I’ve received a number of queries from non-Anglican, non-church-type friends asking what the recent kerfuffle in Canterbury is all about. Here’s my best shot at explaining a complex situation in simple terms….
There are about forty countries in the world that have church denominations with specific historical and cultural links to the national church of England. Literally, the Church of England, established in law as the privileged state religion, some of whose top clergy have guaranteed seats in Britain’s House of Lords. Well, the Grand Poobah of them all is the Archbishop of Canterbury and he (always a he, so far) is seen as the figurehead not only for English Anglicans, but also for the entire world-wide network of Anglican churches. He’s not like a Pope – doesn’t have any legal church authority beyond his own country – but everyone respects his position anyway (but not like the Pope…).
Every now and again the Archbishop of Canterbury (ABC if you like) invites all the other national leaders (“primates”; go figure) to get together for a chin-wag about whatever issues may be of concern to their international network, or Communion. For roughly twenty years the issue that has been uppermost in the minds of many of these men (always men, except recently one woman; USA! USA!) is this: “what are we going to do about all the gays and lesbians and queers coming out of the closet and claiming their place in the church, of late even openly becoming clergy (gasp!) and – USA! again – having their same-sex marriages blessed by the church (double gasp!).”
To be fair, you can imagine there are plenty of countries in the world where the idea of LGBTQ rights is still very much an alien thought. And with modern communications being what they are, when Anglicans in one part of the world do something controversial then Anglicans in other parts of the world will invariably have some explaining to do to their neighbours. National autonomy is recognized and appreciated but a consistent, shared voice is easiest to defend. The various expressions of the Anglican church, from one nation to the next, have been increasingly and publicly out of step with one another.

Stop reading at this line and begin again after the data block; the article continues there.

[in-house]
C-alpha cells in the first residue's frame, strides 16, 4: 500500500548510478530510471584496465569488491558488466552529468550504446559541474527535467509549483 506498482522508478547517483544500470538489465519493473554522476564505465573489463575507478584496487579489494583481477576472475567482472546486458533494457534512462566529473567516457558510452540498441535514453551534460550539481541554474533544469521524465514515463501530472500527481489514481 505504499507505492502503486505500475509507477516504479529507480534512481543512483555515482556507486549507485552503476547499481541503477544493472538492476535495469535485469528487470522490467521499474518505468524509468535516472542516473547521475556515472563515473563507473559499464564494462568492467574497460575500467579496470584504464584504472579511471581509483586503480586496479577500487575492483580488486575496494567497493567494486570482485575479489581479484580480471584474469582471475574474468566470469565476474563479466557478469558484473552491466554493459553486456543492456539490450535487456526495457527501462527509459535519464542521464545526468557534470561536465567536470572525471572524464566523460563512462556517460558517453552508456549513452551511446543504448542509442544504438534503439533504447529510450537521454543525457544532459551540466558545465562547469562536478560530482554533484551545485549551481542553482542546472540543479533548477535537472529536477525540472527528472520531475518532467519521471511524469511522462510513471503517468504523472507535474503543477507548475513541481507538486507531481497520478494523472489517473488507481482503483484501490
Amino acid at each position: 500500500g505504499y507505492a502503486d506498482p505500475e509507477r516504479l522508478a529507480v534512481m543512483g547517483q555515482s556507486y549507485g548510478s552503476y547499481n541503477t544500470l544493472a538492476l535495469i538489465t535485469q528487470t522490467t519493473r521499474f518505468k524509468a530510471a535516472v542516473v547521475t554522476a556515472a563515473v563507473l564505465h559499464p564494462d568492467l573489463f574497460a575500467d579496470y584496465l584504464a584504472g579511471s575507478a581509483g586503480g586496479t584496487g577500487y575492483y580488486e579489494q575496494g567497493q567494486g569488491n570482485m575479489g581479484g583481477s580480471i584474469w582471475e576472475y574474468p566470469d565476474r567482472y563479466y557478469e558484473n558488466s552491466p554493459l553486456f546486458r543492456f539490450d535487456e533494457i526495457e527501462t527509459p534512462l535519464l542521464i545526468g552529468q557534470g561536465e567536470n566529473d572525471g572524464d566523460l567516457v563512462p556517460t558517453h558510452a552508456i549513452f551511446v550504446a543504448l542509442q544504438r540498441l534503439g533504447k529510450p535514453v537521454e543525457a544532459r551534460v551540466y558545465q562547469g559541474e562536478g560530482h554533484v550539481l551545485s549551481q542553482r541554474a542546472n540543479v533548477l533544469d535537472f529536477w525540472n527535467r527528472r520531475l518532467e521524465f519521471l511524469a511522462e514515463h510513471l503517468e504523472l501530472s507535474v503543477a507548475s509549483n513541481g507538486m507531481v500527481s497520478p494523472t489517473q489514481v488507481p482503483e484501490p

But there’s more at play than just local understandings of homosexuality. Another factor in all of this is the way the Bible is understood and how it informs the way we should live. Some Anglicans insist on what they think is a literal reading of scripture: the words as they appear on the page are, they believe, clear and unambiguous. Just do what the Bible says. Lemon squeezy.
On the other hand, there are those who prefer a more nuanced approach: the words of scripture are not always plain and simple, they say, and in any case should be understood in the first place as a record of how people across many societies and centuries came to some knowledge of God. Those ancient ideas certainly inform our own faith experience but we are not necessarily bound by them; we need to take their wisdom and adapt it to our own context. Furthermore, the Bible is not the only way God speaks to us; we hear God’s voice in reason (science) and tradition (experience) as well. If what we think the Bible says is at odds with science and experience then there’s a good chance the problem is that we’ve been reading scripture incorrectly, and that is dishonouring to God.
And so to the meeting in Canterbury: As you might expect, the leaders of the various national expressions of Anglicanism are also varied in the way they view homosexuality in general, and in the way they read the Bible. A minority of national churches, mostly of the northern hemisphere, are increasingly fully inclusive of LGBTQ Christians and in the habit of reading scripture in the light of other evidences of God’s word. But a majority, primarily “southern” Anglican churches, believe homosexuality is outright wrong, and back up their assertion with a handful of scripture texts which, in their view, plainly say so.
In the end, the American expression of Anglicanism, The Episcopal Church, which has been the most progressive of all in making room for LGBTQ Christians, got their wings clipped. For three years they will still be allowed to come to the party but they won’t be making any speeches. They won’t be allowed to hold representative functions on the world stage on behalf of the Anglican Communion.
This makes the progressives sigh in frustration and the conservatives sigh in relief. And it buys the ABC more time to figure out his next move.
It’s a typical Anglican fudge.